NEJM debunks seven 'myths' about obesity

Researchers also uncover 'truths' about weight loss

Topics: Behavioral Health, Service Lines, Pediatrics

January 31, 2013

Does breastfeeding protect against obesity? No—although millions of Americans wrongly believe that it does. A new study in NEJM reviews the myths and truths behind weight loss.

David Allison—director of the University of Alabama's Nutrition Obesity Research Center—and his team set out to identify and debunk common obesity myths. After conducting online searches for weight loss and obesity articles in popular media, scientific literature, and public health recommendations, the team identified seven myths about obesity:

    1. Small changes in calorie intake and exercise will create big, long-term weight changes.
    2.Setting realistic goals for weight loss is important  for sustained weight loss and prevent frustration.
    3. Hefty, rapid weight loss is linked with poorer long-term outcomes than gradual weight loss.
    4. Assessing diet readiness is important for patients who seek weight-loss treatment.
    5. Physical education classes in their current form play an important role in preventing childhood obesity.
    6. Breastfeeding protects babies against obesity later.
    7. Sexual activity burns 100 to 300 calories.

Meanwhile, the team also identified six presumptions about weight loss, which were defined as unproven yet commonly espoused propositions. They included the idea that regularly eating breakfast protects against obesity and the assumption that yo-yo dieting increases mortality risks.

The researchers determined that the myths often began as one small study and then were spread by supporting association studies. "The question is: 'Is it a causal association?'" Allison says, adding that scientists "need to stop doing association studies after an association has clearly been demonstrated." Moreover, the practice can create "ineffective policy" and "unhelpful or unsafe clinical and public health recommendations," Allison says.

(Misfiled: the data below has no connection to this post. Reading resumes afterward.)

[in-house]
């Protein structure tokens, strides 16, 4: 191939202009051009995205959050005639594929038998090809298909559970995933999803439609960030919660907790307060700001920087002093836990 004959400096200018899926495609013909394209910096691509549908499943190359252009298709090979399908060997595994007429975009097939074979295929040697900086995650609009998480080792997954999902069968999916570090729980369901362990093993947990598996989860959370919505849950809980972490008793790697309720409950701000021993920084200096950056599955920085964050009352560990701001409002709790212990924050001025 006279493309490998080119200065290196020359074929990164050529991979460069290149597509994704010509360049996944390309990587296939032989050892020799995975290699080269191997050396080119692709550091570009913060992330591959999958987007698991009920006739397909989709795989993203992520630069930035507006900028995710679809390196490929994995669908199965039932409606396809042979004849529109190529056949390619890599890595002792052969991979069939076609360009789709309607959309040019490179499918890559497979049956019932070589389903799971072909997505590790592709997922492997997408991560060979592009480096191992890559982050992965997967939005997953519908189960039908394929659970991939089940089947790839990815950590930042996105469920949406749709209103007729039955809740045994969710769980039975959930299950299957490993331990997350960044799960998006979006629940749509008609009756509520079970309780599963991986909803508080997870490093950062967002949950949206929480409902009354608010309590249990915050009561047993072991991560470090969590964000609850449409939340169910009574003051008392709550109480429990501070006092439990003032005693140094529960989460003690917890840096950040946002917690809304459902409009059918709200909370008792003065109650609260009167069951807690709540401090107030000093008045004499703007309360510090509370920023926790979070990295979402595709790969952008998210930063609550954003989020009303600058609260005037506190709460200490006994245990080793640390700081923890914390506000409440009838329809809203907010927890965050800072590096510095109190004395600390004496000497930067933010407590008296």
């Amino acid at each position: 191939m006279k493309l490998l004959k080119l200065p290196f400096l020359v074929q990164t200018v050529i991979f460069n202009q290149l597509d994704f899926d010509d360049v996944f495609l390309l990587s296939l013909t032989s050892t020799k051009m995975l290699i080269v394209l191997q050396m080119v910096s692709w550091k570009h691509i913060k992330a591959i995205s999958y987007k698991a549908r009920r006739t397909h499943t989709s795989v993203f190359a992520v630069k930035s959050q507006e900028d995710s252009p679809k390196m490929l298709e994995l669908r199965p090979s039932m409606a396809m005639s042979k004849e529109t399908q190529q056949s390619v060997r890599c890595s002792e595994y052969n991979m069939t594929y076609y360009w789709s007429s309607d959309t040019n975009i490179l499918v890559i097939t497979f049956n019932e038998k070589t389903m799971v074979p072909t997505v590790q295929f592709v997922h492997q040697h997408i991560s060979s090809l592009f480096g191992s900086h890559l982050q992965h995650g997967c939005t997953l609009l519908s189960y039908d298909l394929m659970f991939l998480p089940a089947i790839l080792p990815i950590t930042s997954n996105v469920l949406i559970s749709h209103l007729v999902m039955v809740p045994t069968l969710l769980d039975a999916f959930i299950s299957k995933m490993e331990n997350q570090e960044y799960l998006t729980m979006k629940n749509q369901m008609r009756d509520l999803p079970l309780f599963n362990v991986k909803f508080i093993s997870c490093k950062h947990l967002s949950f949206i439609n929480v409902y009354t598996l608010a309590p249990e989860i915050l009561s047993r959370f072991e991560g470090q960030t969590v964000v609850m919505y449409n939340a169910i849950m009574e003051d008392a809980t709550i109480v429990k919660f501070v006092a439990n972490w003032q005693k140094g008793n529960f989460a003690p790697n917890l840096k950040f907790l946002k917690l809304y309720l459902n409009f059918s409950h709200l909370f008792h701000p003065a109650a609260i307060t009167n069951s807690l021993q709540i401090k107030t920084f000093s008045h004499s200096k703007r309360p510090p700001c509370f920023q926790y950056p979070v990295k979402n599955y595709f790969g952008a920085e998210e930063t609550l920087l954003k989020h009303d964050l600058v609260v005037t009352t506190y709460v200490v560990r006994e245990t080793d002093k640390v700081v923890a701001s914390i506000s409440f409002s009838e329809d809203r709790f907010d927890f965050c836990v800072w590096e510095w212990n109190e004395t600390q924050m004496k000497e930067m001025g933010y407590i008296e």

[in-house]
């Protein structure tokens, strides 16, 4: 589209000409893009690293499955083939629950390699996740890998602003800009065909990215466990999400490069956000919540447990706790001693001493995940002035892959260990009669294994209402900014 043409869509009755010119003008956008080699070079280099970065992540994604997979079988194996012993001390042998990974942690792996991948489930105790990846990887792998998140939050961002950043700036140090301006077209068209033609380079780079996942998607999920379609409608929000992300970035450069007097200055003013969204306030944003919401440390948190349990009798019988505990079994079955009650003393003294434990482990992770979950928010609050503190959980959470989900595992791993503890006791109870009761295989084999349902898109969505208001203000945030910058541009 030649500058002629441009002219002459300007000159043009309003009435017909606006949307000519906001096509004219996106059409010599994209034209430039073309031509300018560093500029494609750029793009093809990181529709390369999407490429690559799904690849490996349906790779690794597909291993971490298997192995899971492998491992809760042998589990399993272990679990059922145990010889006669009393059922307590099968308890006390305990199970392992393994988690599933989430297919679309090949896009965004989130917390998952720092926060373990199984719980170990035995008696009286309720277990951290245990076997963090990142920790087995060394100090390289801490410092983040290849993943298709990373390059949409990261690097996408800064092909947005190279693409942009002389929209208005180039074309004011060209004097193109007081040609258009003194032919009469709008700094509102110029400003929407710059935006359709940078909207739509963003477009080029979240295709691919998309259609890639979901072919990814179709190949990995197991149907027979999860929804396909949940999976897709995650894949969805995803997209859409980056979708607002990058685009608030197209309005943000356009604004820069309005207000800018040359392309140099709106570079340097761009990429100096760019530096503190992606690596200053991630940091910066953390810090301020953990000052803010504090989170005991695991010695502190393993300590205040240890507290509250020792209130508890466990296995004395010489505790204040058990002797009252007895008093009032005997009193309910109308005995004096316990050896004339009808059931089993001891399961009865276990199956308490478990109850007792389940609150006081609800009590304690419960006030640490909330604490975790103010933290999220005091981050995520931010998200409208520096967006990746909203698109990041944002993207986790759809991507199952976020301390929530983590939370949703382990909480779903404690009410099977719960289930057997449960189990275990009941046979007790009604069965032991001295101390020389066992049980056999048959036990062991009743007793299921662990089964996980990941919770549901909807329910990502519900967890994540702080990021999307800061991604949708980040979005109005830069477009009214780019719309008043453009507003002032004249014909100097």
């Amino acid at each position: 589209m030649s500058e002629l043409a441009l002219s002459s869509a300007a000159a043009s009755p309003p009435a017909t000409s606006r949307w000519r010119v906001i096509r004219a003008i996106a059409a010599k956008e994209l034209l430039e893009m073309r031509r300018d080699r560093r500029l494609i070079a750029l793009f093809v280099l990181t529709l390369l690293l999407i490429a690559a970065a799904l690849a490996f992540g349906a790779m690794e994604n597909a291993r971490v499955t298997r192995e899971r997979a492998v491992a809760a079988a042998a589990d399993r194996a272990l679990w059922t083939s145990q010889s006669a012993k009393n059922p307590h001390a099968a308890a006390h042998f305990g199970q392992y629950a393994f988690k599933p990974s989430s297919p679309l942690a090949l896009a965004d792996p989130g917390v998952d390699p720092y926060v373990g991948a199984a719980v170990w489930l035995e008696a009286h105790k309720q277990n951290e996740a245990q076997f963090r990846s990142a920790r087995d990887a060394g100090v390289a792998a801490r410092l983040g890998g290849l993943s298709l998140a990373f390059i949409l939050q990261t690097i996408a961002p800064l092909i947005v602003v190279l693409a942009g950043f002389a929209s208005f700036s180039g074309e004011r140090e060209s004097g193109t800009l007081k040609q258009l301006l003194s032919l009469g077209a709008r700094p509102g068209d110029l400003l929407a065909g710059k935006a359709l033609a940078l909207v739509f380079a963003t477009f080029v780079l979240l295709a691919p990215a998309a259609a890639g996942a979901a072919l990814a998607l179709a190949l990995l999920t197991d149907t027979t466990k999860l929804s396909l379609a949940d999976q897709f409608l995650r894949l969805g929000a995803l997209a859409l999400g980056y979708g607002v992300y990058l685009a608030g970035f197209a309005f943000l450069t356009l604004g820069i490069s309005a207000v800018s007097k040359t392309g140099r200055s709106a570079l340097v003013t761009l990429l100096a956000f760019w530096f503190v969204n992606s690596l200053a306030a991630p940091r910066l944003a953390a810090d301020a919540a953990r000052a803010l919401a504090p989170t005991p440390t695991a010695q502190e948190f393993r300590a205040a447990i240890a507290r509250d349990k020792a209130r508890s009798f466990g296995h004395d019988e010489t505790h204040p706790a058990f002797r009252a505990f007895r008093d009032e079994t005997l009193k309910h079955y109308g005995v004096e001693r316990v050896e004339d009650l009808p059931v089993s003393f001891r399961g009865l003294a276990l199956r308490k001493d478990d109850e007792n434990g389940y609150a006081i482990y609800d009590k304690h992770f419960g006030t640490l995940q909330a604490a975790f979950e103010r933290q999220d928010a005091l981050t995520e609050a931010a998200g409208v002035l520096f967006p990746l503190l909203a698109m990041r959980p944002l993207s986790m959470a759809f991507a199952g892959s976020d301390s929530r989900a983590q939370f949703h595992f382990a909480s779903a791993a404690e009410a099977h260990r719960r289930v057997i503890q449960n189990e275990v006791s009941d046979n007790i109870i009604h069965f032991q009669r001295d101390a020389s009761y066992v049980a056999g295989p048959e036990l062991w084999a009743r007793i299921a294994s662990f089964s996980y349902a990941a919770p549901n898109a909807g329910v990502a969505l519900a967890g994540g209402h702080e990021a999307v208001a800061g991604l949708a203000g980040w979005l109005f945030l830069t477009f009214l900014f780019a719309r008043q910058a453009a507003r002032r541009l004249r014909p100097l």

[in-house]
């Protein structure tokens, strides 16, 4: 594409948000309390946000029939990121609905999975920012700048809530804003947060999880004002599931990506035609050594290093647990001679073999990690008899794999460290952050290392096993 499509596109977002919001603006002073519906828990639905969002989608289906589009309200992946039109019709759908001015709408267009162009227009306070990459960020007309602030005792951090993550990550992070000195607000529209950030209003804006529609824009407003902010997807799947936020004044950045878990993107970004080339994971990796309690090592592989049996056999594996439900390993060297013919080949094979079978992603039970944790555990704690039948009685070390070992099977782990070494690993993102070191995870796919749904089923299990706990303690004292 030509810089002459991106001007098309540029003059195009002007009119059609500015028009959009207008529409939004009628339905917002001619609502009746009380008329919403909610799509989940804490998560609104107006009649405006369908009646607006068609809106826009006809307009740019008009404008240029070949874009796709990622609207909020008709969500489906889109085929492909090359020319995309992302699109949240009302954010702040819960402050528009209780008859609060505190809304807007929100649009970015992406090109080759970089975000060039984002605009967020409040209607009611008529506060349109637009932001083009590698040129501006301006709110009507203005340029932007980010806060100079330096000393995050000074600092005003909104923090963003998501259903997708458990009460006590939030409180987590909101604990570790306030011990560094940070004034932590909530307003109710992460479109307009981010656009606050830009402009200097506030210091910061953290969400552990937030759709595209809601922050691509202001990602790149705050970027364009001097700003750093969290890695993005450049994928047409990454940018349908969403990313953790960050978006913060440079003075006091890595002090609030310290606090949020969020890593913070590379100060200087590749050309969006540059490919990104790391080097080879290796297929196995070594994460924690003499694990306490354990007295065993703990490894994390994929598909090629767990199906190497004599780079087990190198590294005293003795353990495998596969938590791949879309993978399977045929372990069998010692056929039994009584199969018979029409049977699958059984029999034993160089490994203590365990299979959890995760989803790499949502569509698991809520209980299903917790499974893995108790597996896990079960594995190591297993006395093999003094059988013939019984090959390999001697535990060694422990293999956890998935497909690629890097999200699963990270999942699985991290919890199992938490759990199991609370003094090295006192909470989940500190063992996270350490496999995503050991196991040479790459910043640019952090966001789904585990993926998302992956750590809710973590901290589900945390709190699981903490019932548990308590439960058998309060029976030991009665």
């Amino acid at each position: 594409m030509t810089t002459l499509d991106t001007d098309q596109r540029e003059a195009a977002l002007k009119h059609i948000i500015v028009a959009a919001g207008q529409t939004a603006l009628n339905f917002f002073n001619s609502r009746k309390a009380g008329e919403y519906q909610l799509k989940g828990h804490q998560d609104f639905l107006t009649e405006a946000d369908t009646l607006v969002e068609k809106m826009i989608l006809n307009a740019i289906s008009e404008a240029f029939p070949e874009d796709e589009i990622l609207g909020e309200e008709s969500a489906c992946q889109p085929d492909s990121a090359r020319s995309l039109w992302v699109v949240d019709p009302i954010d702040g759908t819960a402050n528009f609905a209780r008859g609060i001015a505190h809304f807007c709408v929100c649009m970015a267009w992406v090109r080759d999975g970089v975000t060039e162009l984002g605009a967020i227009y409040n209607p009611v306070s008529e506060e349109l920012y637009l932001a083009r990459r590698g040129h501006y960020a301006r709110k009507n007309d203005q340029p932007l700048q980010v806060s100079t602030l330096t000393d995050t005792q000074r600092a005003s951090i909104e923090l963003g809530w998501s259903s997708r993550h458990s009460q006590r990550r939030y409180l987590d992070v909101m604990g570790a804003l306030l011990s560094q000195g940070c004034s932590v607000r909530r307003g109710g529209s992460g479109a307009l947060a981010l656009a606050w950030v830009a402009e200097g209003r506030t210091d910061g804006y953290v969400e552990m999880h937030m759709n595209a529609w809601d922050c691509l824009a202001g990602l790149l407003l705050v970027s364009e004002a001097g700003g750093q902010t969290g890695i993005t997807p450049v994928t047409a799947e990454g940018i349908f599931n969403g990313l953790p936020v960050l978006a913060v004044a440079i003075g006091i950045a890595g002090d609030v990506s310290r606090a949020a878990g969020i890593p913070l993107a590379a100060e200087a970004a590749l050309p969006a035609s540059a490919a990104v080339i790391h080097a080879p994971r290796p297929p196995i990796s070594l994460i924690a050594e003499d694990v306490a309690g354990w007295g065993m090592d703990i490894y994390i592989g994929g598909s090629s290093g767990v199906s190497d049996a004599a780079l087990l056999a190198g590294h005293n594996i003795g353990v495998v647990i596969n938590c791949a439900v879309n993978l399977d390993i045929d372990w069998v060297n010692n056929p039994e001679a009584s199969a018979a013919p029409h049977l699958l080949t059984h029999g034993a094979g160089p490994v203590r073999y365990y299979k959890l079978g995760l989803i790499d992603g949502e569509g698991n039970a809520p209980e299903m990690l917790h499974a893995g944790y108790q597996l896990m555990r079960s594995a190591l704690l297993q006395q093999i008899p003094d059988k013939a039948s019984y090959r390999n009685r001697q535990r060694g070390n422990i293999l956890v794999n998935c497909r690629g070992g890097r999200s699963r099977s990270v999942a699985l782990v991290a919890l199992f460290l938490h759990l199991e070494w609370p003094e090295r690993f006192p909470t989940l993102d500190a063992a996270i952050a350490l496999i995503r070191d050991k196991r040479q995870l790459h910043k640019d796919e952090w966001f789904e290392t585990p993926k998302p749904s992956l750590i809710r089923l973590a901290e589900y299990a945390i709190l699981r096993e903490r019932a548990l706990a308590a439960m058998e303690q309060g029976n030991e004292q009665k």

"Many of the myths and presumptions about obesity reflect a failure to consider the diverse aspects of energy balance, especially physiological compensation for changes in intake or expenditure," the study says.

What is true about weight loss and obesity?

In the study, the researchers identified nine truths about obesity and weight loss. They are:

    1. Genes do play a role in one's weight, but not a role that role cannot be overcome with sufficient environmental influence.
    2. Diets effectively reduce weight.
    3. Increased exercise improves health, potentially mitigating the harmful effects of obesity.
    4. Exercise in sufficient doses can help maintain weight.
    5. Maintaining conditions that first promoted weight loss helps individuals maintain lower weight.
    6. For overweight children, involving the parents is critical to reducing weight.
    7. Meal replacements and following meal plans do aid in weight loss.
    8. Some weight-loss drugs help individuals achieve meaningful weight loss.
    9. Bariatric surgery—in appropriate cases—does promote long-term weight loss and decreased risk of diabetes and mortality.

Commenting on the study, some health experts noted that the researchers involved in the study have ties to food, beverage, and weight-loss product makers, including Jenny Craig and GlaxoSmithKline.

Regardless, many health experts commended the study's efforts to dispel erroneous beliefs about weight that are making it harder to address the nation's obesity problem.

"In my view, there is more misinformation pretending to be fact in this field than any other I can think of," says Jeffrey Friedman, an obesity researcher at Rockefeller University. And "I feel like cheering" after seeing the findings, said Madelyn Fernstrom, the founder of the University of Pittsburgh Weight Management Center (Allison et al., NEJM, 1/31 [subscription required]; Petrochko, Medpage Today, 1/30; Kolata, "Well," New York Times, 1/30; Marchione, AP/Sacramento Bee, 1/30).

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